• Liam

    I’m sorry, but the iPhone 4S 16GB on PAYG for £499 seems quite a good price if you consider that the likes of HTC and Samsung release their phones at that price at launch without much inbuilt memory. I don’t see how the iPhone isn’t good value – it’s the contracts tied to them which aren’t value for money.

  • Hunyango

    Windows mobile is barely breathing……

  • Proximal

    windows phone gets a thumbs up from me…I can see no reason why this platform should not hold the markets interest…..Why is there so much negativity about it?…Microsoft have actually done something well !!……….I cant see how anyone moving over could honestly not be able to work with it. At the end of the day perhaps we need to stop being so obsessed about these products and just get a life.

  • Proximal

    windows phone gets a thumbs up from me…I can see no reason why this platform should not hold the markets interest…..Why is there so much negativity about it?…Microsoft have actually done something well !!……….I cant see how anyone moving over could honestly not be able to work with it. At the end of the day perhaps we need to stop being so obsessed about these products and just get a life.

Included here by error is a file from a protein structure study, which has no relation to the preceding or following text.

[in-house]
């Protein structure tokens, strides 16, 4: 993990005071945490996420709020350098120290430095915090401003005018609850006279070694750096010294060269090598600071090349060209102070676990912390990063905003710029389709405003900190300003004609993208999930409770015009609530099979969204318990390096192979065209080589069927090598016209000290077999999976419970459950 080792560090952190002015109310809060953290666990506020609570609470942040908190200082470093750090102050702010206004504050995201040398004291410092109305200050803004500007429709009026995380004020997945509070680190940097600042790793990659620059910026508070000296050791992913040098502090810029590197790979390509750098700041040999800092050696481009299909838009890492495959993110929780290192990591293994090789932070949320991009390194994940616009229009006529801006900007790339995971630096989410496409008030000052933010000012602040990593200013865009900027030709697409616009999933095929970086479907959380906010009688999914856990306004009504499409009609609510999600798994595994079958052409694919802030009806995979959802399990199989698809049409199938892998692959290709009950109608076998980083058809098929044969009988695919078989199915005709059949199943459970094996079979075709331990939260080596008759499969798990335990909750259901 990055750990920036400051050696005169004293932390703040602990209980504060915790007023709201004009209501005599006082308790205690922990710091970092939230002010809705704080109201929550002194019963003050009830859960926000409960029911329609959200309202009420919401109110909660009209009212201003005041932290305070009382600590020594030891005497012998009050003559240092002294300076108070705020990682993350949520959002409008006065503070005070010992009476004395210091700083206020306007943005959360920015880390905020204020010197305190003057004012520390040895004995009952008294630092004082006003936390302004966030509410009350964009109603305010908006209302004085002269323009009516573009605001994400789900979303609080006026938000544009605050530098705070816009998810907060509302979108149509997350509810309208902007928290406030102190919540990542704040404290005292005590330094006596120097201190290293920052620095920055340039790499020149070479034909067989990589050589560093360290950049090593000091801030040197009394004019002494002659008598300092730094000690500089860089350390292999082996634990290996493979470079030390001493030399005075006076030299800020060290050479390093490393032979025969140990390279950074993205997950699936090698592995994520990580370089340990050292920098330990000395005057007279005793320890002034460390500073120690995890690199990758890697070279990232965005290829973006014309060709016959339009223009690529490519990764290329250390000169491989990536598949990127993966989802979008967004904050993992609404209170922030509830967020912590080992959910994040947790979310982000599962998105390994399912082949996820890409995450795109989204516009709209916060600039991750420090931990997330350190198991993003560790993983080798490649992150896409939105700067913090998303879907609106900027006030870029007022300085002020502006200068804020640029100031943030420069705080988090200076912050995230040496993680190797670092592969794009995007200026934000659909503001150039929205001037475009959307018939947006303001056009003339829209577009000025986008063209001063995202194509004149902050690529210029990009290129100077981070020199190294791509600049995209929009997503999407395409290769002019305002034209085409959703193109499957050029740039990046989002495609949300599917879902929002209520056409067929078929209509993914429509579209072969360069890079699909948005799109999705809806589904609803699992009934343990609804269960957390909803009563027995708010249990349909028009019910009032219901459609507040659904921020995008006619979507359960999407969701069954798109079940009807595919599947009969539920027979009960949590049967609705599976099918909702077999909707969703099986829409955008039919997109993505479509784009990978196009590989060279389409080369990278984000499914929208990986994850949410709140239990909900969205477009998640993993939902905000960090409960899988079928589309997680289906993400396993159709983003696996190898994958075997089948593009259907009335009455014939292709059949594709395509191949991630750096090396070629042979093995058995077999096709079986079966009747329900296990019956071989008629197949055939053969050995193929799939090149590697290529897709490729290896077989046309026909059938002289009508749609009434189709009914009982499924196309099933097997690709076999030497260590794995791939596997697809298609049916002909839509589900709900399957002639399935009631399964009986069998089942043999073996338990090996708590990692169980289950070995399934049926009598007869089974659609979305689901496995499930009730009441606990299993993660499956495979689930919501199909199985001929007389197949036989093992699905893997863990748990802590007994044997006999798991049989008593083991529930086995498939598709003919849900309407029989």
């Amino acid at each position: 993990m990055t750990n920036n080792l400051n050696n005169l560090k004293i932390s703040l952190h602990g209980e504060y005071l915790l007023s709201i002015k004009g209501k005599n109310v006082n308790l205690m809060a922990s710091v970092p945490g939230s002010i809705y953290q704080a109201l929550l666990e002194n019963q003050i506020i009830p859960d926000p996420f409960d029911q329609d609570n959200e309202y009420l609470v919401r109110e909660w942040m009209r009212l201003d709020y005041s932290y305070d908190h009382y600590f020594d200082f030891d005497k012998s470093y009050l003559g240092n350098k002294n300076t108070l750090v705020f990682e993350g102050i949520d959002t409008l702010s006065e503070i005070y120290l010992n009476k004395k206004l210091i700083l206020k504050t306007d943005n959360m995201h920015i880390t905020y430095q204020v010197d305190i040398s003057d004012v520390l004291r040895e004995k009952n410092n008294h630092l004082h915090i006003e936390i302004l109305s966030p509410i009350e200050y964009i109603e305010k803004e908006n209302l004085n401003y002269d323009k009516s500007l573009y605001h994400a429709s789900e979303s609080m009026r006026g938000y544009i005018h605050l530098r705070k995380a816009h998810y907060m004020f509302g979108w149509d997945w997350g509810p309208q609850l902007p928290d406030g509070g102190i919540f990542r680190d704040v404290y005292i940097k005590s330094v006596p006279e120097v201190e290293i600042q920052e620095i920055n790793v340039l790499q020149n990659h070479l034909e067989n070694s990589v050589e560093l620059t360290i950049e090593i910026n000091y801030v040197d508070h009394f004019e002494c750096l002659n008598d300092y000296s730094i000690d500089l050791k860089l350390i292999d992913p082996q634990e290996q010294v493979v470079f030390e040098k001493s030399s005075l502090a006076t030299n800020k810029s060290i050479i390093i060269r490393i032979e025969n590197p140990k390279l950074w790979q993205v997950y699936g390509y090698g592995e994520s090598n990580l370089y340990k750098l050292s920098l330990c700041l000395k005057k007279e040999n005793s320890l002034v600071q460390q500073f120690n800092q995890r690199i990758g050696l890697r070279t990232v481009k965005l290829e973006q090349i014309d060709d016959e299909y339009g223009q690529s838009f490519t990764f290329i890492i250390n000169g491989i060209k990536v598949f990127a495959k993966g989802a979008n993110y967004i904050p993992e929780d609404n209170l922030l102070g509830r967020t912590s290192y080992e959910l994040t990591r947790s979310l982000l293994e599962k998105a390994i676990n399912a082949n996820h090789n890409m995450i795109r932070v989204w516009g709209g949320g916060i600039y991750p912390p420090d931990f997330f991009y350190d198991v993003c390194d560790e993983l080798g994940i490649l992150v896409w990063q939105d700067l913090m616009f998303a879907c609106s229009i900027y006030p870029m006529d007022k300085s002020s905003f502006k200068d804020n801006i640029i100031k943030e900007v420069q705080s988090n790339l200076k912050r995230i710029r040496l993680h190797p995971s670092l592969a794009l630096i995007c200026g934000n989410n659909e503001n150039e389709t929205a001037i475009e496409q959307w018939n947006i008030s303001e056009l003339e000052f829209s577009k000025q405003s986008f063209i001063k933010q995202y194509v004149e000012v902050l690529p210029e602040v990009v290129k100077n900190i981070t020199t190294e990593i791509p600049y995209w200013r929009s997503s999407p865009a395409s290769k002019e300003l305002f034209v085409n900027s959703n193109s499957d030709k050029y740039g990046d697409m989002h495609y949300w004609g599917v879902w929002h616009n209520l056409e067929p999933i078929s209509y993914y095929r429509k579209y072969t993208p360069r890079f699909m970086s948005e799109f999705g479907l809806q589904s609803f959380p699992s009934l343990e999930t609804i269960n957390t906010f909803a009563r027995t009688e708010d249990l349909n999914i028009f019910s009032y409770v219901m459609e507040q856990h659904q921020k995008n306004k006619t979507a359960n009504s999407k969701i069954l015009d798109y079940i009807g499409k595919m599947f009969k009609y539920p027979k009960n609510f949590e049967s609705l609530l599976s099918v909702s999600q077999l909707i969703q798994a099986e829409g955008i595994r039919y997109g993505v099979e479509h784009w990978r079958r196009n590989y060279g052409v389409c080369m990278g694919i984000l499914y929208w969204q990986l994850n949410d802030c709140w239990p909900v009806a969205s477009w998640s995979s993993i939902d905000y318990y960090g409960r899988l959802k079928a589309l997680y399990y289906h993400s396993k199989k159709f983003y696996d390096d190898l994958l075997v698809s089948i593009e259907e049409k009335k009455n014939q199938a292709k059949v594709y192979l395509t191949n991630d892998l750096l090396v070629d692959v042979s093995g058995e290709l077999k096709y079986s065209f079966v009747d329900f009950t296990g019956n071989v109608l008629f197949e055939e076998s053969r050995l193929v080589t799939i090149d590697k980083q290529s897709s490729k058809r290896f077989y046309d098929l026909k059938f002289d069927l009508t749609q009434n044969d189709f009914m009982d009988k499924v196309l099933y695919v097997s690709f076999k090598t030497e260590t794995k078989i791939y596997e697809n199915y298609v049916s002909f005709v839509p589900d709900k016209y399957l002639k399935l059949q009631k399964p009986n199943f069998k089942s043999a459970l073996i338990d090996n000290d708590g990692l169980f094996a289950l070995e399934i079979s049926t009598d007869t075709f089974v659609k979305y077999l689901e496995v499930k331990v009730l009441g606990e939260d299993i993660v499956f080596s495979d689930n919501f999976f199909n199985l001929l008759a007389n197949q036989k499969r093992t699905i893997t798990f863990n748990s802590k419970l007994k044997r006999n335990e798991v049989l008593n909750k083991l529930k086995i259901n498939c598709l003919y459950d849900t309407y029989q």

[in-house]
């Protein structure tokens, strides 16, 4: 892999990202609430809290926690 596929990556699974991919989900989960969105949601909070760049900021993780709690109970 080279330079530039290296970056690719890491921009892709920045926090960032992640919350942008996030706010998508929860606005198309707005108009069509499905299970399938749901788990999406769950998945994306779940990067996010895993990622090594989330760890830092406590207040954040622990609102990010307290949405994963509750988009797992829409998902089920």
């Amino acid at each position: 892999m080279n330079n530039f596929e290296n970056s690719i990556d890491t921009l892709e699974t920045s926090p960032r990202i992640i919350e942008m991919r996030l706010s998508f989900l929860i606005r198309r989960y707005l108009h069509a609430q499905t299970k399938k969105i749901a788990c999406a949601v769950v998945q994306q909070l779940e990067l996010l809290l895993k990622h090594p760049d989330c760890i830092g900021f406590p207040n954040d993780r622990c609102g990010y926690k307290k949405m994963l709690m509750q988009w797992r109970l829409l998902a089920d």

• Mitch

    I think people sometimes miss the bigger picture and just look at everything from a purely phone prespective. The arrrival of Windows 8 will be a big boost for Windows Phone in 2012. The Metro interface will become more familiar to the public than it currently is on just WP7 and Xbox. Also, with WP8 being introduced using a cut down version of the Windows 8 kernel, developers will have an easier job developing for Windows 8 on desktop, tablet and phone.

  • HildeMan

    The writer is probably right. 2012 won’t be the year of the Windows Phone. I am an avid Windows Phone user and can’t wait for WP8. However, knowledge of Windows Phone among the people I know is still pretty low. I just don’t think 6 months is enough time to move the public broadly to the format, if that is even what is meant by the expression. Over time though, assuming MS is in it for the long haul, the format will come to be just as recogonized as the other two players Apple & Google. And I agree with the previous commenter that Windows 8 and the Surface tablet will help to accelerate that acceptance.